Electronic returns may assist the credit union in being more efficient in both returning items drawn on the credit union and receiving the return of items deposited at the credit union, which the paying bank has chosen not to pay. However, the credit union may lose rights since it cannot bind remote parties to a check. For example, rights against third party endorsers could be lost. Thus, if a financial institution issues a notice when the physical check is considered available under Regulation CC, then if the return of the check causes the party to suffer a loss, the credit union or the returning financial institution could be liable for damages. The financial institution that sent the notice could be liable even if it had agreed with the receiving depository institution to use notices in lieu of return. There could also be problems with initiating bad check charges against someone if the original check isn't available as evidence.

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Review the information today to help your credit union remain in compliance.

 

MLA Website Problem Revealed

The Department of Defense has posted a notice on its official Military Lending Act (MLA) website that between February 9 and February 15, 2017, there was a problem with MLA Multiple Record Requests that prevented 149 request files from processing. It was suggested that those who submitted a multiple record request file in between those dates, submit the file again for processing.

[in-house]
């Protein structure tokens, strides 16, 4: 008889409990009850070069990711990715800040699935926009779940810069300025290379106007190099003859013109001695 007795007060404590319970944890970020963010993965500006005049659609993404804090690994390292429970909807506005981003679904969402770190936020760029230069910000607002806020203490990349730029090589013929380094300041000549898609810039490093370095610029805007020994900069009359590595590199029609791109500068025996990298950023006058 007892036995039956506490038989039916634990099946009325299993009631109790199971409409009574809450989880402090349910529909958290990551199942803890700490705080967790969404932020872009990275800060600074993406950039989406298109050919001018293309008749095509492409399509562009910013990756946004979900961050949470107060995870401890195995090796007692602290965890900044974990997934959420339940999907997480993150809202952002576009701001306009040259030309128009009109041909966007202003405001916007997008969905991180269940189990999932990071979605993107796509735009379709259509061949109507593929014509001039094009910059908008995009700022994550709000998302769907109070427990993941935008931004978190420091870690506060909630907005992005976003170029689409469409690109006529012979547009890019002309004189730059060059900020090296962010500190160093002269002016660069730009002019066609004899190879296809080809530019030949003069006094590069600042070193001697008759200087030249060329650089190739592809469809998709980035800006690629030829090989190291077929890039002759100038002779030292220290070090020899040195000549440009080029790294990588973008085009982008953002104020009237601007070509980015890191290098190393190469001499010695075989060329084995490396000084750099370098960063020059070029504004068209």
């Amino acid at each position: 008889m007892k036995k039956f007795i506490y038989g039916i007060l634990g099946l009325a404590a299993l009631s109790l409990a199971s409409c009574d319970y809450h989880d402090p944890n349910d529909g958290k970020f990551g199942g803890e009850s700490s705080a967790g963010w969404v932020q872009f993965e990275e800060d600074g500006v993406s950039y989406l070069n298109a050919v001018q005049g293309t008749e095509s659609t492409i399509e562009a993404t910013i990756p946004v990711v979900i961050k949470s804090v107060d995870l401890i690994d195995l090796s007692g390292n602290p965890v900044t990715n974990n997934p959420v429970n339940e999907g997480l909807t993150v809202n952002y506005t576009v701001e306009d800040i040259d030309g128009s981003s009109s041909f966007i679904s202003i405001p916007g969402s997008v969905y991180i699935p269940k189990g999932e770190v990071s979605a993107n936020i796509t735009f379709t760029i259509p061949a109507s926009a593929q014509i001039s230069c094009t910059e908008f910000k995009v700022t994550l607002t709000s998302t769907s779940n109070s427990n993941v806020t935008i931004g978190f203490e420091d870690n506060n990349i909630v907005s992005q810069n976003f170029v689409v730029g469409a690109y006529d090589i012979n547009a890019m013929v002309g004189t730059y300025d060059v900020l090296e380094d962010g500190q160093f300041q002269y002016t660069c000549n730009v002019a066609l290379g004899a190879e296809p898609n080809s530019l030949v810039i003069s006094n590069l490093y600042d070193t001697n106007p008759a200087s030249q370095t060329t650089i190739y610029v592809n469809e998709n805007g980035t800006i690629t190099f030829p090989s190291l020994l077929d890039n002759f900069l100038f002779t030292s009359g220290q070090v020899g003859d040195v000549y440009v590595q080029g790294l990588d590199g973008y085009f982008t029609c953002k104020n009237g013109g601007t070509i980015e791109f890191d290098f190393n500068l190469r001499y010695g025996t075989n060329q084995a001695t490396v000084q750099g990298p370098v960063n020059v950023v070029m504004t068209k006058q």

Source: Department of Defense


CFPB adds HMDA Resources

The HMDA effective date is now officially less than a year away!!! Is your credit union ready for HMDA? This regulation is not one for procrastinators…the new HMDA rule will have a huge impact on credit unions, much like TRID did in 2015. So NOW is the time to start getting your credit union up to speed. The CFPB has a HMDA implementation page with lots of helpful resources, and they added two new resources last week. The first is a new HMDA webinar, which provides an overview of identifiers, including entity, applications or loans, property and loan originator, as well as data points related to applicants and borrowers (available here). The CFPB has also published a chart that illustrates a covered institutions’ options for collecting and reporting ethnicity and race information (available here). Please use these resources to help get your credit union ready for HMDA in 2018! Also check out CUNA’s HMDA Final Rule Analysis summarizing the changes in the new rule.